The primary chaincase drain is the larger hex-head screw at the bottom of the chaincase cover, between two of the smaller cover screws (hex or philips heads). It's just above where the bottom engine mount bolts to the frame.
When you take it out, oil will likely drip onto your exhaust and frame, so make sure you clean it off before running the engine.
If you look at the case, with the slotted plug in the center of the case.....look at about 5 oclock relative to the plug....it's probably behind the pipe and/or footpeg.
And when reinstalling the plug, use some sealer and don't put a lot of force on it...the outer wall of that threaded hole, is machined very thin.
[ This message was edited by: Mecchanica on 2006-12-02 15:50 ]
Use engine oil in your primary if you have the big vent on the top inboard of your primary case, as they share lube back and forth through the mainbearing and the three level holes. All 70 and later twins used this system as per original.
350cc or a third of a quart to start. The engine will adjust it automatically via the level holes.
I'd use a lighter oil for the benefit of the engine. 10W30 moves through the engine faster and pulls more heat from critical areas. You can also feed a little more to the top end by fitting a hose from the hole in the front of the timing cover to the rocker feed banjo, eliminating the hose from the frame/tank. You will then get full pressure from the main oil gallery all the time. You may have to restrict the fitting at the cover if you get too much flow. If you have the cylinders off, you can drill out the drain holes in the tappet blocks and get better rocker box breathing and better oil flow down the drains onto the cams and tappets.
most of the oil will end up in th' gears, lubing them as it should. but sometimes that clutch ball ramp and kickstart mechanism (esp. the snap-prone spring) would like a little bit to drink as well.
i heard a recommendation recently (from richard at GABMA) to ease your bike way over onto that side (as much as you can physically muscle it back and recover from) after a ride and let some oil run out on those parts so they don't rust.
of course, you "shouldn't" have any water in there anyhow, but that's just funny talk. any water that is in there should get hot and escape through a vent hole as steam, but no accounting for condensation.
and if you have yer haynes manual, you might be skipping over page 9. check it out.
[ This message was edited by: johnnypence on 2007-03-26 20:46 ]
ok checked the Haynes manual again and found 2 things, 1) it calls for about 500cc or 7/8 imp pint, and next page shows SAE 50 weight oil.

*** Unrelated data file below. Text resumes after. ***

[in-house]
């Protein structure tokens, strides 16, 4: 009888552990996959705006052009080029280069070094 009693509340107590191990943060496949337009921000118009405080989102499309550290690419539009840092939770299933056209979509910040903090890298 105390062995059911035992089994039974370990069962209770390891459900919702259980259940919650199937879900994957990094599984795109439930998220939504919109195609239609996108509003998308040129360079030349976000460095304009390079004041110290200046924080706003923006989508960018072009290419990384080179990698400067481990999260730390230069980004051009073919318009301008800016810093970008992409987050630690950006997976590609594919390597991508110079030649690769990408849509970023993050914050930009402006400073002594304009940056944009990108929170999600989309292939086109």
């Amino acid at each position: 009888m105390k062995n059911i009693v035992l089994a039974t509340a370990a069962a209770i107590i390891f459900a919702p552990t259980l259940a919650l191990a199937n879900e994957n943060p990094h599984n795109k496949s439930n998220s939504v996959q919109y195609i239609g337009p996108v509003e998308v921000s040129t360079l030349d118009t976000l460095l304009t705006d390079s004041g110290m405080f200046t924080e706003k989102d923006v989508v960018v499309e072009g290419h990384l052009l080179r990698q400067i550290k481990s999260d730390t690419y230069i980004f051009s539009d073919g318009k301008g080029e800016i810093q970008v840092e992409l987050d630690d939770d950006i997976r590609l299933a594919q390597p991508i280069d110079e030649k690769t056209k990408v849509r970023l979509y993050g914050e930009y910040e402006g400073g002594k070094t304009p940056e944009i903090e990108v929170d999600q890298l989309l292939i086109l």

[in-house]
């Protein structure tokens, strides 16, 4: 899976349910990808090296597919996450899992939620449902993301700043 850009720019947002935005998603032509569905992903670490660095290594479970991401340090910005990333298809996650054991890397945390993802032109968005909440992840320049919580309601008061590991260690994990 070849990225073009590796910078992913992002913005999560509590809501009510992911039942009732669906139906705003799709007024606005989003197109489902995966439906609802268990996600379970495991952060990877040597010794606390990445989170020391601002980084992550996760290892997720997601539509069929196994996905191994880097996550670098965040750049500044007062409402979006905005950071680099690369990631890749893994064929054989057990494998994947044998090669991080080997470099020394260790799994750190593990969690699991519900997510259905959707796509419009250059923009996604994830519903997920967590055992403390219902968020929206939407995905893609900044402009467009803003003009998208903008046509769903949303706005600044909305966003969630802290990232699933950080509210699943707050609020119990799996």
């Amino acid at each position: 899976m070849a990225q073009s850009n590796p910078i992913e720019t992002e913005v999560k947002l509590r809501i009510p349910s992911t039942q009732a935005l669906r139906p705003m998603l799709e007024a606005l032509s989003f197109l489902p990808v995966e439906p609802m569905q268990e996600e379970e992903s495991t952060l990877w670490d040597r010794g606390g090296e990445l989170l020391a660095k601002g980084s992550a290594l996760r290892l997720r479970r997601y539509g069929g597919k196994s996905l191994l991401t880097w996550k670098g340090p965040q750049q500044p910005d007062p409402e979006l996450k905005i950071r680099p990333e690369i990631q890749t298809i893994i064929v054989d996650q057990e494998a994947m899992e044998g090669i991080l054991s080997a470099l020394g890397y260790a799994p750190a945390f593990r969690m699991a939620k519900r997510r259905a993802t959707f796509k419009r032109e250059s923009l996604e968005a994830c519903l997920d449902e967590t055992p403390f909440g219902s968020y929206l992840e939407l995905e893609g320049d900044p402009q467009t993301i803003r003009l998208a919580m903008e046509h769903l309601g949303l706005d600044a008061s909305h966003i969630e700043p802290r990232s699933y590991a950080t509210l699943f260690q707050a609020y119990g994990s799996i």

That seems fine and would fill the case a little less than 1/2 way. If thats true then i was low on oil for sure.
Does this sound about right to you guys..?
Thanks, starting to get it now.. (i think)
wheres the ***** drain plug... pulled one screw out that wasnt it... it never ends does it..
[ This message was edited by: glw on 2007-03-27 08:03 ]
The little nut on the big nut is the LEVEL INDICATOR. If you unscrew it and SLOWLY start filling the tranny case, you can stop when oil starts to dribble out of the level indicator. (no need to pre-measure)
The BIG nut on those two is the drain plug.
[ This message was edited by: GrandPaulZ on 2007-03-27 08:33 ]
Update:, crawled further under bike to have a look see and found a big bolt in middle of what i think is the gearbox, and a smaller one on the side of it.. the big bolt looked to have red oil on it, like it was trans fluid.. not sure..
[ This message was edited by: glw on 2007-03-27 13:17 ]
If you have the Haynes manual look in the back section where they discuss the 76 and up models .(I have a 77 which is the same as your 76 ).They say to use 90 weight gear oil.Believe it!Ther's a nice drawing in there somewhere showing the drain plug and the fill level plug inside that ;just fill untill it starts coming out the inner plug.
And don't forget there is a crankcase drain with a filter on it which you may want to clean in addition to the frame resevoir sump and filter.
Get a quart of a good synthetic hypoid gear oil, 75/85 wt. Drain you gearbox using the drain bolt on the bottom, the one with the level plug in the center. Lean the bike back and forth to get the most oil out that you can. Fill with half the quart of gearlube. Run it about a week, drain and refill with the other half of the quart.
You need the high pressure additives of the hypoid oil, the stinky sulfurous stuff, because old Brit bike gear sets are not lapped or honed after hobbing the gears and tempering, unlike the wetsump bikes. You do NOT want to use any engine oil or motorcycle gear oil, if you want the box to be (nearly) immortal. It's less critical with high mileage boxes, which have self-lapped the gears and shafts, but I'd still use the Hypoid synth. oil.
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